Top of the Mitten

We only had one full day in Mackinaw City and we had a very full roster of things which needed doing and sights which needed seeing. With some strategic planning and tactical implementation, we felt we could get it all done.

We were fortunate to have been able to book a much-coveted lakeside campsite at Mackinaw Mill Creek Camping. Lake Huron was just across the campground road and a span of grass. This may have been a large commercial campground, but it sure had curb appeal.

First and most important on our list was a vet appointment in Cheboygan for Dakota. Over a month post-surgery, Dakota seemed to be feeling well and doing fine. But his vets back home wanted a reading on his liver levels, so I had found the Animal Medical Clinic in Cheboygan.

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Cheboygan is a really sweet little town. The Cheboygan River runs through the town and the downtown is unusual in that it hasn’t been gutted by the local WalMart. It had a nice proliferation of shops, restaurants and some pretty parkland along the water. It is not a wealthy town. Median family income is $38,000 annually. The population dropped about 7% from 2000 to 2010 down to 4,800. But all that said, it seems to be holding its own.

We have been fortunate to encounter many good veterinary practices on our travels. The Animal Medical Clinic is yet another. Dr. Jason Ward gave Dakota a thorough exam and we had a good conversation about his health and care. Unfortunately, his liver levels are still high, but not off the charts.

Before going to the vet, I had dropped Jim at the laundromat in town. It was quite a good laundromat and we really needed it. This was part of our careful strategization. We would get our chores done quickly and early so the fun could begin.

The fun part starts. We dropped our laundry at the trailer and headed to Mackinaw City for some pasties. This is a food, not something worn by exotic dancers. Pasties were invented in England as a portable lunch for miners. Their wives would make a meat pie wrapped in flaky pastry and wrap it up for their menfolk to enjoy midday. Pasties made their way across the Atlantic and became popular with miners in the Upper Peninsula and Northern Michigan.

The Mackinaw Pastie & Cookie Company got top ratings for their pasties. Deservedly so. My pastie was Beef Stroganoff and, despite its size, I ate the whole thing! Jim seemed pretty happy with his #1 classic beef pastie (with peanut butter cookie!) as well. One can take frozen pasties with them at this establishment, but we’re hoping to sample more pasties when we cross Big Mac to the UP.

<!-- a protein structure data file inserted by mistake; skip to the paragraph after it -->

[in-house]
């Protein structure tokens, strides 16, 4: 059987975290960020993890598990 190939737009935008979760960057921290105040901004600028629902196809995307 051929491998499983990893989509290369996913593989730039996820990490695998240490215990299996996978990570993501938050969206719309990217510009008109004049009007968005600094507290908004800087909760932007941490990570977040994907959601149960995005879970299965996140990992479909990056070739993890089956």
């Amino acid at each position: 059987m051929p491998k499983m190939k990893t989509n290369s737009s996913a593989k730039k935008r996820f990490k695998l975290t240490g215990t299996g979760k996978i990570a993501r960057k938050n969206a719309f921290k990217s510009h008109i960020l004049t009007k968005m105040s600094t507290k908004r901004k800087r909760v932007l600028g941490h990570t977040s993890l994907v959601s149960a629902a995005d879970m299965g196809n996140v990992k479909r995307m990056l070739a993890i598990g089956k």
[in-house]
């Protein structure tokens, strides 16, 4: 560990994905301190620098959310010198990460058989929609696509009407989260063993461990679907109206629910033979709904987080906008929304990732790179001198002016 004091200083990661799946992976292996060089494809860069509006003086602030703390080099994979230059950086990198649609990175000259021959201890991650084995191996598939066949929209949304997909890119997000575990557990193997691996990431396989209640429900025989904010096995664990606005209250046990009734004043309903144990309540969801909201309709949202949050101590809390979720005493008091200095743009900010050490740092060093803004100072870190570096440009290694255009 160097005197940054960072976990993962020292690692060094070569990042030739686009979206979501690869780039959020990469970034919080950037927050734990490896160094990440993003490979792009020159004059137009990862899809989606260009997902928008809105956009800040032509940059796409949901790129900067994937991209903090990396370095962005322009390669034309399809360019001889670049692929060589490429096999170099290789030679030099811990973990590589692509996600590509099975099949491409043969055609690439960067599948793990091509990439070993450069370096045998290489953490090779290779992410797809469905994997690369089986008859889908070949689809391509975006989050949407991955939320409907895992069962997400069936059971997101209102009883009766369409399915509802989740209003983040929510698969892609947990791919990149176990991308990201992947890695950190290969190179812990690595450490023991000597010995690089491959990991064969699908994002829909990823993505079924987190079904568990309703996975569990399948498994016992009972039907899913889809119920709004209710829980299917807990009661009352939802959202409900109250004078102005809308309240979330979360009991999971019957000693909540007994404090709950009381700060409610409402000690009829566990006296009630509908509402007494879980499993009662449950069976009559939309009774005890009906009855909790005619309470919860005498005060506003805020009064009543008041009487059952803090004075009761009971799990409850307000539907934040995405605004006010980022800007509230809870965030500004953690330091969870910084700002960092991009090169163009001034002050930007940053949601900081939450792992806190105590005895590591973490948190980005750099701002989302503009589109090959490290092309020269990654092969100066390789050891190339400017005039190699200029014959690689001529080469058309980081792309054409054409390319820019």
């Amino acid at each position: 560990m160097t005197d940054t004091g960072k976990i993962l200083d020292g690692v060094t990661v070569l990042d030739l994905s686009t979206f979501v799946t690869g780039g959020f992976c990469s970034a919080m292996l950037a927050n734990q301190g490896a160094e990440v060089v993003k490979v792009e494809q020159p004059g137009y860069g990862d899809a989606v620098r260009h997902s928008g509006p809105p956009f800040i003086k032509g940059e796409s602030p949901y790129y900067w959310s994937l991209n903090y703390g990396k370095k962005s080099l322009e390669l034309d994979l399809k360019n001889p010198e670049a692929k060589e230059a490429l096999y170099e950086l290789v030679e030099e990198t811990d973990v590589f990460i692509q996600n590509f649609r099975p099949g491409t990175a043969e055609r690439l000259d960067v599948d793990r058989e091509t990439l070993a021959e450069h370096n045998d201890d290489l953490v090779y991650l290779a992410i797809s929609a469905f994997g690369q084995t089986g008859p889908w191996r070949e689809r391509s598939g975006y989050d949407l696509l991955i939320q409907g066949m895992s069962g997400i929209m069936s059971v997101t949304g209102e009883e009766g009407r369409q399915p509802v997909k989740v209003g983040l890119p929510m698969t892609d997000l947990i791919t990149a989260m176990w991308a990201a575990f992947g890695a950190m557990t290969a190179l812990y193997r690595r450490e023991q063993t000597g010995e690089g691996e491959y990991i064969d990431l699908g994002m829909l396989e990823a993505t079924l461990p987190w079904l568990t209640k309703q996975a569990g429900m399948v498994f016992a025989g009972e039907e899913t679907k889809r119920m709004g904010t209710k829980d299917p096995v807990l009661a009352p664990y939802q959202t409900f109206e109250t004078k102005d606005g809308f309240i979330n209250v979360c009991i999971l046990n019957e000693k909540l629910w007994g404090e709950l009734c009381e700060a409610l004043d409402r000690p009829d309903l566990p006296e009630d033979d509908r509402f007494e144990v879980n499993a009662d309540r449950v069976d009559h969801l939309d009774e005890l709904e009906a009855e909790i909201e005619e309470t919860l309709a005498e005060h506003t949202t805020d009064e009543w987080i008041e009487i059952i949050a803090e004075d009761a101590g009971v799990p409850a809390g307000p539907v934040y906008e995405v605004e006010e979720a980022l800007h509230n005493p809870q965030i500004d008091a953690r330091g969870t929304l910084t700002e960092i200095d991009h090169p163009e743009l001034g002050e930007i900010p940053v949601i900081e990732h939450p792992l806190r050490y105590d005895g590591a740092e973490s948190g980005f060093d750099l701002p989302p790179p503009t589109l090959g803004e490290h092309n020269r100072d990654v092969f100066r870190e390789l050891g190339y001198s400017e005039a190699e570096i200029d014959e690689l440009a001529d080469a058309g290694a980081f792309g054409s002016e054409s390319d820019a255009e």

Next up:  the ferry to Mackinac Island. We hustled over to the Star Line pier and caught the 1:30 ferry to the island. This has been a dream destination of mine for years. Yes, of course, I saw the movie Somewhere in Time, but it has always held romance.

Happily, the ferry is dog-friendly and Dakota enjoyed his ride across the Straits of Mackinac.

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While both Jim and I knew there were no cars on the island, we had forgotten Dakota’s insistence on barking at every horse he sees. There were a lot of horses on the island. Horses were pulling taxis and touring carriages. Horses were available to rent for riding and with carriages. In fact, even the UPS guy delivers packages with two draft horses hooked to a wagon loaded with Amazon Prime boxes. Between the horses and the dogs, Dakota was the barkiest dog ever. I wasn’t sure if Jim or Dakota were going to lose their minds first.

The island is, of course, beautiful. The streets and shops near the piers were packed with tourists. We left that area quickly and began the pilgrimage to the Grand Hotel.

It is very grand. It is expansive and gracious. The grounds are lush with flowers and feature tennis courts, a glass house, a pool, croquet court and café. The hotel is beautifully maintained outside and in the lobby. My desire to see the place may have been sated, but my desire to actually stay there as a guest has only grown.

We walked around and viewed the other lovely homes and inns on the island. The views of Lake Huron are breathtaking. Everywhere the gardens were indescribably lush. Perhaps it is all that horse manure? We threaded our way back through the crowds to the pier and caught the ferry back to the mainland.